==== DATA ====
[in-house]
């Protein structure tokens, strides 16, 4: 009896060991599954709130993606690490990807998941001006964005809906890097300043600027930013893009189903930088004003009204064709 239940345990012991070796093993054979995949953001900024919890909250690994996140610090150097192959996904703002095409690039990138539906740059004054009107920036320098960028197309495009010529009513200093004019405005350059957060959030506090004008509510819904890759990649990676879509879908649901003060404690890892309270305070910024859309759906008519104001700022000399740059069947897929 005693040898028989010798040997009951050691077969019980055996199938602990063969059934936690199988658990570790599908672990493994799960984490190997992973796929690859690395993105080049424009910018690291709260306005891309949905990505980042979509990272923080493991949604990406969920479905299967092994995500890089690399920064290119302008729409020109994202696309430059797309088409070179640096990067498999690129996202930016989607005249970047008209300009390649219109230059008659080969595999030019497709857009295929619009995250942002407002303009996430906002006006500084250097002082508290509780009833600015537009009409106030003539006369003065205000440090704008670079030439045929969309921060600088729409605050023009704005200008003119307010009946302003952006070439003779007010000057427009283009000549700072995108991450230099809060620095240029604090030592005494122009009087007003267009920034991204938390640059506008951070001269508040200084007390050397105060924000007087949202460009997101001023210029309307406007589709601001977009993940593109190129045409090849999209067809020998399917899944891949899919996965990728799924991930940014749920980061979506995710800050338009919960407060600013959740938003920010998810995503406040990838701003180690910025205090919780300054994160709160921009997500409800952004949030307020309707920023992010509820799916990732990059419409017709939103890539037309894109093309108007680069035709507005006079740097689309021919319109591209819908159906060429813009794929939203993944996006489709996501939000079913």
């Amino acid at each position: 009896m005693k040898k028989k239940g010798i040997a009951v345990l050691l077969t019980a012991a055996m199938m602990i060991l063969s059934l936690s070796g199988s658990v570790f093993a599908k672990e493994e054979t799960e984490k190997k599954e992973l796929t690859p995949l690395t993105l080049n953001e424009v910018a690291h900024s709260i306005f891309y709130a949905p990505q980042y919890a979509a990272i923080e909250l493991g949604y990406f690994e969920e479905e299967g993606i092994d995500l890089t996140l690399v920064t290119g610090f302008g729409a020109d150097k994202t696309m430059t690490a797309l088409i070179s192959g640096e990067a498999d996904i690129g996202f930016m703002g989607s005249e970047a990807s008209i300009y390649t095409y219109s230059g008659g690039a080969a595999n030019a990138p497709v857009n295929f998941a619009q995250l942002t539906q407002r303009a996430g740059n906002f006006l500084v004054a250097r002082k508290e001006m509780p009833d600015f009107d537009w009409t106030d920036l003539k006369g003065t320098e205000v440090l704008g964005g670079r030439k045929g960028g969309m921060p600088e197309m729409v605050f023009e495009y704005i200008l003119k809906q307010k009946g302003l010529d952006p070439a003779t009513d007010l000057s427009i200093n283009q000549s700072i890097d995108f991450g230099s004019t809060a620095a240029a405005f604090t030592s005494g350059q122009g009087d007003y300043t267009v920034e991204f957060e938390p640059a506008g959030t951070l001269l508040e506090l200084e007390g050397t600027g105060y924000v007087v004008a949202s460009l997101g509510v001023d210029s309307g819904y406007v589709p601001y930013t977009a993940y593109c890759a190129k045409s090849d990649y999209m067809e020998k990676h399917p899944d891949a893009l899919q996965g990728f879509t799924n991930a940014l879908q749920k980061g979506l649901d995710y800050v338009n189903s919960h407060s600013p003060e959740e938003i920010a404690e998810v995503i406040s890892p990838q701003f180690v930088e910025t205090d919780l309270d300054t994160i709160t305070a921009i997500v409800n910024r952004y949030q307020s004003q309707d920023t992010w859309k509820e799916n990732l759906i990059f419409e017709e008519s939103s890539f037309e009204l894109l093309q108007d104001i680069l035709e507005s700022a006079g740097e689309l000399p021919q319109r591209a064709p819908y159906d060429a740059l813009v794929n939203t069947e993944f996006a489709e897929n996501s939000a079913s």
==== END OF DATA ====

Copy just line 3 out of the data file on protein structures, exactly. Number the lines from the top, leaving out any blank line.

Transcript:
């Amino acid at each position: 009896m005693k040898k028989k239940g010798i040997a009951v345990l050691l077969t019980a012991a055996m199938m602990i060991l063969s059934l936690s070796g199988s658990v570790f093993a599908k672990e493994e054979t799960e984490k190997k599954e992973l796929t690859p995949l690395t993105l080049n953001e424009v910018a690291h900024s709260i306005f891309y709130a949905p990505q980042y919890a979509a990272i923080e909250l493991g949604y990406f690994e969920e479905e299967g993606i092994d995500l890089t996140l690399v920064t290119g610090f302008g729409a020109d150097k994202t696309m430059t690490a797309l088409i070179s192959g640096e990067a498999d996904i690129g996202f930016m703002g989607s005249e970047a990807s008209i300009y390649t095409y219109s230059g008659g690039a080969a595999n030019a990138p497709v857009n295929f998941a619009q995250l942002t539906q407002r303009a996430g740059n906002f006006l500084v004054a250097r002082k508290e001006m509780p009833d600015f009107d537009w009409t106030d920036l003539k006369g003065t320098e205000v440090l704008g964005g670079r030439k045929g960028g969309m921060p600088e197309m729409v605050f023009e495009y704005i200008l003119k809906q307010k009946g302003l010529d952006p070439a003779t009513d007010l000057s427009i200093n283009q000549s700072i890097d995108f991450g230099s004019t809060a620095a240029a405005f604090t030592s005494g350059q122009g009087d007003y300043t267009v920034e991204f957060e938390p640059a506008g959030t951070l001269l508040e506090l200084e007390g050397t600027g105060y924000v007087v004008a949202s460009l997101g509510v001023d210029s309307g819904y406007v589709p601001y930013t977009a993940y593109c890759a190129k045409s090849d990649y999209m067809e020998k990676h399917p899944d891949a893009l899919q996965g990728f879509t799924n991930a940014l879908q749920k980061g979506l649901d995710y800050v338009n189903s919960h407060s600013p003060e959740e938003i920010a404690e998810v995503i406040s890892p990838q701003f180690v930088e910025t205090d919780l309270d300054t994160i709160t305070a921009i997500v409800n910024r952004y949030q307020s004003q309707d920023t992010w859309k509820e799916n990732l759906i990059f419409e017709e008519s939103s890539f037309e009204l894109l093309q108007d104001i680069l035709e507005s700022a006079g740097e689309l000399p021919q319109r591209a064709p819908y159906d060429a740059l813009v794929n939203t069947e993944f996006a489709e897929n996501s939000a079913s």